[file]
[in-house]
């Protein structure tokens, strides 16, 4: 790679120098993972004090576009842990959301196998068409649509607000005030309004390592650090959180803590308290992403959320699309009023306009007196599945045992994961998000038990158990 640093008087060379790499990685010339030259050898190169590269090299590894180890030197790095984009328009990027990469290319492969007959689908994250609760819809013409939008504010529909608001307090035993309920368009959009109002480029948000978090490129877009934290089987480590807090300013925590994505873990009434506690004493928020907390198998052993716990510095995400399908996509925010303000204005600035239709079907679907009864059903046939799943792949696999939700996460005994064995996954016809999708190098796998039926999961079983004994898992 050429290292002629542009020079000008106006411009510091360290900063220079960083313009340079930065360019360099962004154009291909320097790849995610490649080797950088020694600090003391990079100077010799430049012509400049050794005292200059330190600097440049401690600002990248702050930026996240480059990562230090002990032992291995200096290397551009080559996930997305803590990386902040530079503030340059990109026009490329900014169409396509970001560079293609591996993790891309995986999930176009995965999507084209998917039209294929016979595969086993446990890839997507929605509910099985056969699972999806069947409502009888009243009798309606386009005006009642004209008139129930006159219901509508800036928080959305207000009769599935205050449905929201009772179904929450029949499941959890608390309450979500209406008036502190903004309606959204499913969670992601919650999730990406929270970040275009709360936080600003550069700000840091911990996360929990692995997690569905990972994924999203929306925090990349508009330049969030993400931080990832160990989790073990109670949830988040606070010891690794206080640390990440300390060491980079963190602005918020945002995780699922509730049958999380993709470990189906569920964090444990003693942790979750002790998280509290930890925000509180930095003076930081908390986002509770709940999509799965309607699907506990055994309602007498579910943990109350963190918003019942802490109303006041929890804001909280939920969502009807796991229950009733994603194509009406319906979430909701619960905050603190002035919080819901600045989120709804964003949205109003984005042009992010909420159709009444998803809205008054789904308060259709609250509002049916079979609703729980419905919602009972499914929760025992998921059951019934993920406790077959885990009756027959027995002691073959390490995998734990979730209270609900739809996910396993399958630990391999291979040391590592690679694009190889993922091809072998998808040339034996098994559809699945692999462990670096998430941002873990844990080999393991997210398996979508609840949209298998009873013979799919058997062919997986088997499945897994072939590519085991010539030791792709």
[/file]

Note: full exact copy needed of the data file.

[in-house]
């Protein structure tokens, strides 16, 4: 790679120098993972004090576009842990959301196998068409649509607000005030309004390592650090959180803590308290992403959320699309009023306009007196599945045992994961998000038990158990 640093008087060379790499990685010339030259050898190169590269090299590894180890030197790095984009328009990027990469290319492969007959689908994250609760819809013409939008504010529909608001307090035993309920368009959009109002480029948000978090490129877009934290089987480590807090300013925590994505873990009434506690004493928020907390198998052993716990510095995400399908996509925010303000204005600035239709079907679907009864059903046939799943792949696999939700996460005994064995996954016809999708190098796998039926999961079983004994898992 050429290292002629542009020079000008106006411009510091360290900063220079960083313009340079930065360019360099962004154009291909320097790849995610490649080797950088020694600090003391990079100077010799430049012509400049050794005292200059330190600097440049401690600002990248702050930026996240480059990562230090002990032992291995200096290397551009080559996930997305803590990386902040530079503030340059990109026009490329900014169409396509970001560079293609591996993790891309995986999930176009995965999507084209998917039209294929016979595969086993446990890839997507929605509910099985056969699972999806069947409502009888009243009798309606386009005006009642004209008139129930006159219901509508800036928080959305207000009769599935205050449905929201009772179904929450029949499941959890608390309450979500209406008036502190903004309606959204499913969670992601919650999730990406929270970040275009709360936080600003550069700000840091911990996360929990692995997690569905990972994924999203929306925090990349508009330049969030993400931080990832160990989790073990109670949830988040606070010891690794206080640390990440300390060491980079963190602005918020945002995780699922509730049958999380993709470990189906569920964090444990003693942790979750002790998280509290930890925000509180930095003076930081908390986002509770709940999509799965309607699907506990055994309602007498579910943990109350963190918003019942802490109303006041929890804001909280939920969502009807796991229950009733994603194509009406319906979430909701619960905050603190002035919080819901600045989120709804964003949205109003984005042009992010909420159709009444998803809205008054789904308060259709609250509002049916079979609703729980419905919602009972499914929760025992998921059951019934993920406790077959885990009756027959027995002691073959390490995998734990979730209270609900739809996910396993399958630990391999291979040391590592690679694009190889993922091809072998998808040339034996098994559809699945692999462990670096998430941002873990844990080999393991997210398996979508609840949209298998009873013979799919058997062919997986088997499945897994072939590519085991010539030791792709």